Sunday, August 24, 2014


The sky is grey. The rain falls gently. 

I look at my girls - the baby, the four year old, I look at the sky and soft falling rain. The rain - although barely more than a drizzle, is going nowhere. Then I go and find rain coats. I slip the baby into the pusher, wrap her in blankets, cover the pusher with its clear plastic rain coat, put my own coat on, my four year olds. 

And we're away, the rain coming and going as we complete our errands - here, there, back again and over there, while the four year old gets in and out of the second seat of the pusher, her coat coming off and going back on and the rain continues softly falling and the world is slow, close, immediate; the air brisk. 

And I wonder why I don't do this more. 

The kids and I spend a lot of time hurtling around in our car. In a normal day the minimum that Littlest and I spend driving is an hour for the school runs - four fifteen minute trips. In a day when we're dropping off and/or picking up my Beloved from a far-flung hospital, or driving into Melbourne or all of the above it can be up to six hours. 

This seems to me completely excessive. 

The countryside around us is beautiful. Green hills, content cows, lots of early morning mist. The traffic is light and there is little of the city angst. But it's still a ridiculous amount of time trapped in a deadly metal(ish) box. As a kid, I just didn't go in cars. 

Neither of my parents drove until I was about nine - we lived in the inner suburbs and public transport was our friend. One of my earliest memories is of walking home from something in the city - the museum maybe? my short pudgy legs running to keep up with my dad's long legs. I believe that time I was scooped up and put on his shoulders, to survey the world like a queen from my high perch, but anything under an hour was seen as a good walk. Other memories are of returning through the botanical gardens in evening light, tired but happy, looking forward to watching a cartoon show with a minstrel anmaybe a fox and some fairytales.

If somewhere was too far to walk we trammed or trained it and my dad would scoff at those poor deluded fools (there were some, even then) who would get in the car to hop up to the corner shops or - far more hilarious, the gym. My beloved has, in fact, done this. More than once. I might even have done this. When it was raining.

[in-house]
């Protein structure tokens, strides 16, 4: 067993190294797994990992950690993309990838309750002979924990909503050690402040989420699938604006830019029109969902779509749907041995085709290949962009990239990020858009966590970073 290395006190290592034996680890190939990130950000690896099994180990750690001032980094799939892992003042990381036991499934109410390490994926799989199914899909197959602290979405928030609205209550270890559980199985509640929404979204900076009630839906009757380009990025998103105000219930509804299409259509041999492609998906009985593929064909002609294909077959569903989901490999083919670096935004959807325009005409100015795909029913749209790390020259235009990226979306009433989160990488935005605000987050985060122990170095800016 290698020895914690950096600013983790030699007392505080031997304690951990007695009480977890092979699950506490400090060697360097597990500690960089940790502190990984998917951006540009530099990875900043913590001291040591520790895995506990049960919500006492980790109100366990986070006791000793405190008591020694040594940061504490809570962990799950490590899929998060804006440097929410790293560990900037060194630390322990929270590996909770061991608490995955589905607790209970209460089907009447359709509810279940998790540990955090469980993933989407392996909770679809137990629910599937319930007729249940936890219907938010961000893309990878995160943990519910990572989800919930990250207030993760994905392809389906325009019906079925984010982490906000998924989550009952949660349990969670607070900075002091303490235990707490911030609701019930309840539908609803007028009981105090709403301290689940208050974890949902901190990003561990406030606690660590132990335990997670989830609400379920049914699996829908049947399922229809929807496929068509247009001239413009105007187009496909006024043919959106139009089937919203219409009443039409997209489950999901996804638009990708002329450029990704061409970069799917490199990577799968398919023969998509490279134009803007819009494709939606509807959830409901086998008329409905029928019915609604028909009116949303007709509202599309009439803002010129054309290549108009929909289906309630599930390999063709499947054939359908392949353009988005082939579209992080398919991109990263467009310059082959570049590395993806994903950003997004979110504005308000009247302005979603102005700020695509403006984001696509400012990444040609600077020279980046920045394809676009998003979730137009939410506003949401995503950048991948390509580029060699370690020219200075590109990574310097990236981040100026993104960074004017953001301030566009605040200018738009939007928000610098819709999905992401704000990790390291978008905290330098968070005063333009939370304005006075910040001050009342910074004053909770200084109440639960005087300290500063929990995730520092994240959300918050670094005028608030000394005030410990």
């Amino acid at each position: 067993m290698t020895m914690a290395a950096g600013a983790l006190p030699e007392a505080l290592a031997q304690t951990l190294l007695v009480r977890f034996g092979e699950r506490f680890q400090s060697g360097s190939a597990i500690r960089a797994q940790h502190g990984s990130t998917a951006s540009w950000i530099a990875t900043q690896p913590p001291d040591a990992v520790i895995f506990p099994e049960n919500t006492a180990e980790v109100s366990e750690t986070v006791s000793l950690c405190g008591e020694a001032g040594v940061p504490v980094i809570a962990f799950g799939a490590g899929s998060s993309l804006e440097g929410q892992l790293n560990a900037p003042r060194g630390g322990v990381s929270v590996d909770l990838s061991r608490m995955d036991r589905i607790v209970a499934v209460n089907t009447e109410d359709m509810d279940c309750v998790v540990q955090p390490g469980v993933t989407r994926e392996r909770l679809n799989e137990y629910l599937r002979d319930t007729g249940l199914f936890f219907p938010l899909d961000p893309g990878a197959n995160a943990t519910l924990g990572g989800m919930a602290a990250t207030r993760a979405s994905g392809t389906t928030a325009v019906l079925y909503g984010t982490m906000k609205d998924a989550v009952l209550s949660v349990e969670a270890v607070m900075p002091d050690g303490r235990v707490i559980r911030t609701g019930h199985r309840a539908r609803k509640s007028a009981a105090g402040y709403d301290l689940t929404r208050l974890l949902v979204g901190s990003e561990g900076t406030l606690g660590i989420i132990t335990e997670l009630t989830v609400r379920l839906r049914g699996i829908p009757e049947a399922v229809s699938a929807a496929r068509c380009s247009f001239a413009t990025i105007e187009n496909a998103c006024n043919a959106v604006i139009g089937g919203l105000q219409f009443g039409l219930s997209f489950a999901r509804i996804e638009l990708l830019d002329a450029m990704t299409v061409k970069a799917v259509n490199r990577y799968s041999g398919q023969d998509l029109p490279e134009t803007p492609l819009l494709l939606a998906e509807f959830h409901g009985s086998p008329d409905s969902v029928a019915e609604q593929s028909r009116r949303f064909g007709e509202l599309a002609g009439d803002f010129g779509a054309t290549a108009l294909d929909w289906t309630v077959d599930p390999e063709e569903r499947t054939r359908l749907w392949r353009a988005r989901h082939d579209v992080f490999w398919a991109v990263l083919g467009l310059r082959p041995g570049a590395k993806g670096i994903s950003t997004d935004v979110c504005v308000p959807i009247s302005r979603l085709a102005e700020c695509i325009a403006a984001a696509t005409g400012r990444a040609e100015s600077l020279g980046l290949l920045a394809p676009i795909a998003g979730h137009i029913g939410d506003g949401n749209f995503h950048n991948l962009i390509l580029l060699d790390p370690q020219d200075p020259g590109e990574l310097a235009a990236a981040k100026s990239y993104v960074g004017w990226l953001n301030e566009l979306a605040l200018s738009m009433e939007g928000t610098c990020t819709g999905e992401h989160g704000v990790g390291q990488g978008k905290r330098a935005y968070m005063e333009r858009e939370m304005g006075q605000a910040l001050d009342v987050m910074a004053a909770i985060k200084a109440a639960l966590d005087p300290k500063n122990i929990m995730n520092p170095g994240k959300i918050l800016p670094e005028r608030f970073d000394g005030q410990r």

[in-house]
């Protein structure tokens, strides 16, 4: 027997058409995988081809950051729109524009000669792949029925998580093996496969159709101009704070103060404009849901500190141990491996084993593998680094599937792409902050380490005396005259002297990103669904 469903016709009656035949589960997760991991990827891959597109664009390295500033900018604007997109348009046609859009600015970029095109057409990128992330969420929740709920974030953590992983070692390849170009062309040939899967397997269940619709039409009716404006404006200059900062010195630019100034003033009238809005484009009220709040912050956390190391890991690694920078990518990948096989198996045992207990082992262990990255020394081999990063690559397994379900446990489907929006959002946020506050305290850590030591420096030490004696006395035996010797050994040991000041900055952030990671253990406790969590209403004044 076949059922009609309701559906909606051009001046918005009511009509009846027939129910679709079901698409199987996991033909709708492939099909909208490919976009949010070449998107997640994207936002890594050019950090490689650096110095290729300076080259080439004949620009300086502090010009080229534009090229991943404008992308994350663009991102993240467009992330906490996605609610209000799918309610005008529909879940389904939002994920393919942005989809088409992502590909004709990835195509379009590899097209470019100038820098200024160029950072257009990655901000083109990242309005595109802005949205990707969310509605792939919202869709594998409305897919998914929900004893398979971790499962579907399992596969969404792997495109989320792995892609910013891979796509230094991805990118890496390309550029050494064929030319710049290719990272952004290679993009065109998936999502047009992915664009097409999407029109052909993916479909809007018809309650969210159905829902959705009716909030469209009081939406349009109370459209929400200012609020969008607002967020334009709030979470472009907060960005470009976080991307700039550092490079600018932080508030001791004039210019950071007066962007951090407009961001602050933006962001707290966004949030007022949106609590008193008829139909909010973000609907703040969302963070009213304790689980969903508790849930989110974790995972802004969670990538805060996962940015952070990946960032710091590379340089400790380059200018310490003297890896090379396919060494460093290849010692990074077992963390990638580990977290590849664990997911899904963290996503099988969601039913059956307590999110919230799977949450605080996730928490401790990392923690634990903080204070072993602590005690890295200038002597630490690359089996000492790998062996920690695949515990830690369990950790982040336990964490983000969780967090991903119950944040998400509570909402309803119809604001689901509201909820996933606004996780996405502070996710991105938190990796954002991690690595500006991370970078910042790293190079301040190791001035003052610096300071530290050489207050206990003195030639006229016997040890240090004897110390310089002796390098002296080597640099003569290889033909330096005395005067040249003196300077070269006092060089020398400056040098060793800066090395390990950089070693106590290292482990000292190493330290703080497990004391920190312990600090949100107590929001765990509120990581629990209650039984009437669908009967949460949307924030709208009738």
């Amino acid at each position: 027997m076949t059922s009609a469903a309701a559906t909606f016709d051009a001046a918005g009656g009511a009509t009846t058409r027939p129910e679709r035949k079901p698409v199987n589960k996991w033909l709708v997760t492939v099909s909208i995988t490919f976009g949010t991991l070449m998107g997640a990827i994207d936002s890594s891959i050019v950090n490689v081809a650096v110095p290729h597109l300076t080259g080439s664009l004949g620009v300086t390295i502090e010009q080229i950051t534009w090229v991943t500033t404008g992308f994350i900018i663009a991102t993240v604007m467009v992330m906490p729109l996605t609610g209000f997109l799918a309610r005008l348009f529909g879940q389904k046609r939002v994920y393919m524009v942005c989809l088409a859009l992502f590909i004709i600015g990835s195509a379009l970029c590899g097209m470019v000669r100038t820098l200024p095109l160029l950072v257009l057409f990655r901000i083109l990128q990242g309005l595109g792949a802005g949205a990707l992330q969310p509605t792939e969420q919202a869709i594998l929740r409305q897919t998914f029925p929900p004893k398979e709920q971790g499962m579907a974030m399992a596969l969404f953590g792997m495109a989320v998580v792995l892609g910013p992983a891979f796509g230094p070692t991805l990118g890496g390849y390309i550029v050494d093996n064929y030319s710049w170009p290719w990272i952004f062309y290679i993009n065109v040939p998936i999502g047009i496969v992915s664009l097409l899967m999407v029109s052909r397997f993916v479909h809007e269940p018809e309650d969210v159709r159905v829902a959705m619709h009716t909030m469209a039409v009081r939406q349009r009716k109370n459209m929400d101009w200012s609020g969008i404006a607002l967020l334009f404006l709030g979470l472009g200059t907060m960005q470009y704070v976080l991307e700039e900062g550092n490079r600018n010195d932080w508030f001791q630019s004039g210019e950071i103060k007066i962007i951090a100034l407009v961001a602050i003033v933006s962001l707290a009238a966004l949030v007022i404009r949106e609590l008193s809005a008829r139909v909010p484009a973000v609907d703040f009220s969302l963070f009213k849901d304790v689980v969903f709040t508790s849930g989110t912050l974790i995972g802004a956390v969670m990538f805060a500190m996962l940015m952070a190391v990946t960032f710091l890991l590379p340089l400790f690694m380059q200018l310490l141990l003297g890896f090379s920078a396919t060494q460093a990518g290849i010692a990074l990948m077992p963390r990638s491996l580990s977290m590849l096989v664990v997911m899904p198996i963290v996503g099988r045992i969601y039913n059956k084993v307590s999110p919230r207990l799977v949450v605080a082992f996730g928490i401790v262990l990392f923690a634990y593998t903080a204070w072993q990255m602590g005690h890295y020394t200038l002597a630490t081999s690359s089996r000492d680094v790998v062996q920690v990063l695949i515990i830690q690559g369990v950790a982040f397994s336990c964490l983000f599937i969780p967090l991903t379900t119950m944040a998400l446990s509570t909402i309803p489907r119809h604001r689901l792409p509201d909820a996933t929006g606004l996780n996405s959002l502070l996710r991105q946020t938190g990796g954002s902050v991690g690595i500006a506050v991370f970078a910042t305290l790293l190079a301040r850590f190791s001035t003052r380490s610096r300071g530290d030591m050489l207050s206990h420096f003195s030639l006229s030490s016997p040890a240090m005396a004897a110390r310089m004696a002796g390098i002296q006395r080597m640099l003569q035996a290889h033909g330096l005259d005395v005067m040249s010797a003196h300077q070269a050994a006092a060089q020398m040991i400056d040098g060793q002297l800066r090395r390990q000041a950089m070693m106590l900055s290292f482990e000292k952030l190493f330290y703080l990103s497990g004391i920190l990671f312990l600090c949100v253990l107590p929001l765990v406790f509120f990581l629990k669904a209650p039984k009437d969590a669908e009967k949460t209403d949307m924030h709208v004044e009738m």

But, using the excuse of the kids, the distance, I have become far more lazy. It has become a habit to just 'hop in the car' to make an hours gentle stroll a five minute car trip.

My Beloved's one demand for our next house is national broadband (he's still in deep, deep mourning from the election, and spends hours looking up precisely which houses managed to get fibre) mine is that everywhere is within walking distance. Schools, kindy, shops, train station, all within a half hour walk.

It doesn't seem such a big demand, and yet increasingly suburbs are not planned out for pedestrians, corner stores are disappearing, and we are becoming more car dependant, less likely to do the fifteen minute walk at either end of the train or bus. It's just easier. Quicker. A time saver. We walk less so we can go to the gym? Work out? 

Habits are hard to break, (oddly, thirty years of walking wherever I could crumbled in the five years post kids) but to get my kids to enjoy the rain on their face, the sudden surprises of flora and fauna, I think the effort could be worth it. 


  1. So true! It'll be great to move to somewhere where things are walking distance. When we moved to a smallish country town I loved this - shops, the library, parks walkable and my toddler does it on his little peddle-less bike. It's helped him learn about being safe crossing roads etc! What a great post, and I hope in all this rain there's not too much time on the roads for you.

    1. Everything walkable sounds great - small country towns are wonderful! We're having glorious weather at the moment - I'd go so far to say perfect - so enjoying lots of time at the parks and even the driving seems to be going quickly as we spot all the new blossom trees.

  2. one of the main things that keeps us where we are (so very far from all family) is the fact that everything we need is a stone's throw away. we walk everywhere (and sometimes complain about that!) and the kids can walk to school from our house. it is a pretty magical and rare things nowadays. you will find yours. until then, turn up that music and enjoy the "serenity" in another way! x

    1. Being able to walk to and from school makes such a difference - we thought long and hard about schools… and I think we'd still go with the same choice… but not being able to walk is a pain. So glad that you can walk - it is special! And yes - we're turning up the music and singing lots of songs!